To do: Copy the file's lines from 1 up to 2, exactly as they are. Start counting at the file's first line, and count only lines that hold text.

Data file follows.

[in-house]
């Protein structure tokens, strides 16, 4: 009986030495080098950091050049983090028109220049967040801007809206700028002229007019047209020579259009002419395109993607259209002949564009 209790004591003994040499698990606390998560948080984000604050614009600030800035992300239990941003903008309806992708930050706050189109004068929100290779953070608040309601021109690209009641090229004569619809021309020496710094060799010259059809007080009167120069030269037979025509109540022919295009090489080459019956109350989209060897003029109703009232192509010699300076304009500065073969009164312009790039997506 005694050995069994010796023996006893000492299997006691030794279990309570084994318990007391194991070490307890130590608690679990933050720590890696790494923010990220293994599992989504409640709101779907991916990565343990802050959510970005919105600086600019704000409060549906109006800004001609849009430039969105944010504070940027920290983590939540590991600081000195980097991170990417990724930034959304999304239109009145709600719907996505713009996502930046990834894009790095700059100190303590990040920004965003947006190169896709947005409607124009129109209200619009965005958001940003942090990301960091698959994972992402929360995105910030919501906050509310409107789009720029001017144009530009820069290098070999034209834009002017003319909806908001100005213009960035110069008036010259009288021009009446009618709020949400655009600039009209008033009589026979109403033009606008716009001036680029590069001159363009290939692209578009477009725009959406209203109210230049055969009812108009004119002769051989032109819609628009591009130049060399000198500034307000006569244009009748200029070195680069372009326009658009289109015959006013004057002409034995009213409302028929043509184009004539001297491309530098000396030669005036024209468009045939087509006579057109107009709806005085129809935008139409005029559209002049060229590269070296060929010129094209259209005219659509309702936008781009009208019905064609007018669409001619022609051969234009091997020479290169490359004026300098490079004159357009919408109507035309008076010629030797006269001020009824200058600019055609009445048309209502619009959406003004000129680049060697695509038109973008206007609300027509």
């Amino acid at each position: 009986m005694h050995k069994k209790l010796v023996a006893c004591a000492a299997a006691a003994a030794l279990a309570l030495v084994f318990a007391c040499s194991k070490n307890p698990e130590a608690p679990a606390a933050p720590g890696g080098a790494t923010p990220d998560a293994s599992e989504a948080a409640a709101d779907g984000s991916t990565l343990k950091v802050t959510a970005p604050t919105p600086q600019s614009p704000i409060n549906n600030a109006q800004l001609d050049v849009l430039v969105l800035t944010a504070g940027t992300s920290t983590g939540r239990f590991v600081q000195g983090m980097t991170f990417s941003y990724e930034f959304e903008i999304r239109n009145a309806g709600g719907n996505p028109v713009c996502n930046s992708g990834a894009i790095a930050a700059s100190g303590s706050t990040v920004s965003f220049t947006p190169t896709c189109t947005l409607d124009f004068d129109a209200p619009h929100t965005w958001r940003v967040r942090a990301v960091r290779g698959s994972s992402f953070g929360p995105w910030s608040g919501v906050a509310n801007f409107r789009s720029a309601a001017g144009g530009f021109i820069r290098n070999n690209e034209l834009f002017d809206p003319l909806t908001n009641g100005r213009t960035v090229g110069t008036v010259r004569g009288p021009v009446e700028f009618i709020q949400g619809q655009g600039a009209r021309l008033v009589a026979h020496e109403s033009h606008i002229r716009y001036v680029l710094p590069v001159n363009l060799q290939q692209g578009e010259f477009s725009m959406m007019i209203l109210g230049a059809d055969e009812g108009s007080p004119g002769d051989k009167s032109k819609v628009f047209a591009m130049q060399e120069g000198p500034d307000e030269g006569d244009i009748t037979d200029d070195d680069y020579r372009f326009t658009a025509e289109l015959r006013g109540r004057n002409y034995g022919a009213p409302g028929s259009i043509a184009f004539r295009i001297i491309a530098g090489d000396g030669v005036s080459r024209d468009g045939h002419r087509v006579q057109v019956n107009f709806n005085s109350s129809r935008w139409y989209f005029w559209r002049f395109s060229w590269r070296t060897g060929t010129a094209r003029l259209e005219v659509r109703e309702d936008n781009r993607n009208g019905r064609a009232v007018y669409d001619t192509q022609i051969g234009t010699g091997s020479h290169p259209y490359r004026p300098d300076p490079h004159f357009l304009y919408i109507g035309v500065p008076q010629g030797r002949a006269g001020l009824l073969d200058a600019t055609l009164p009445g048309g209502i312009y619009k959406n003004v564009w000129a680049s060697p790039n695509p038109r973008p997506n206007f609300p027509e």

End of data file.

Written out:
[in-house]
């Protein structure tokens, strides 16, 4: 009986030495080098950091050049983090028109220049967040801007809206700028002229007019047209020579259009002419395109993607259209002949564009 209790004591003994040499698990606390998560948080984000604050614009600030800035992300239990941003903008309806992708930050706050189109004068929100290779953070608040309601021109690209009641090229004569619809021309020496710094060799010259059809007080009167120069030269037979025509109540022919295009090489080459019956109350989209060897003029109703009232192509010699300076304009500065073969009164312009790039997506 005694050995069994010796023996006893000492299997006691030794279990309570084994318990007391194991070490307890130590608690679990933050720590890696790494923010990220293994599992989504409640709101779907991916990565343990802050959510970005919105600086600019704000409060549906109006800004001609849009430039969105944010504070940027920290983590939540590991600081000195980097991170990417990724930034959304999304239109009145709600719907996505713009996502930046990834894009790095700059100190303590990040920004965003947006190169896709947005409607124009129109209200619009965005958001940003942090990301960091698959994972992402929360995105910030919501906050509310409107789009720029001017144009530009820069290098070999034209834009002017003319909806908001100005213009960035110069008036010259009288021009009446009618709020949400655009600039009209008033009589026979109403033009606008716009001036680029590069001159363009290939692209578009477009725009959406209203109210230049055969009812108009004119002769051989032109819609628009591009130049060399000198500034307000006569244009009748200029070195680069372009326009658009289109015959006013004057002409034995009213409302028929043509184009004539001297491309530098000396030669005036024209468009045939087509006579057109107009709806005085129809935008139409005029559209002049060229590269070296060929010129094209259209005219659509309702936008781009009208019905064609007018669409001619022609051969234009091997020479290169490359004026300098490079004159357009919408109507035309008076010629030797006269001020009824200058600019055609009445048309209502619009959406003004000129680049060697695509038109973008206007609300027509």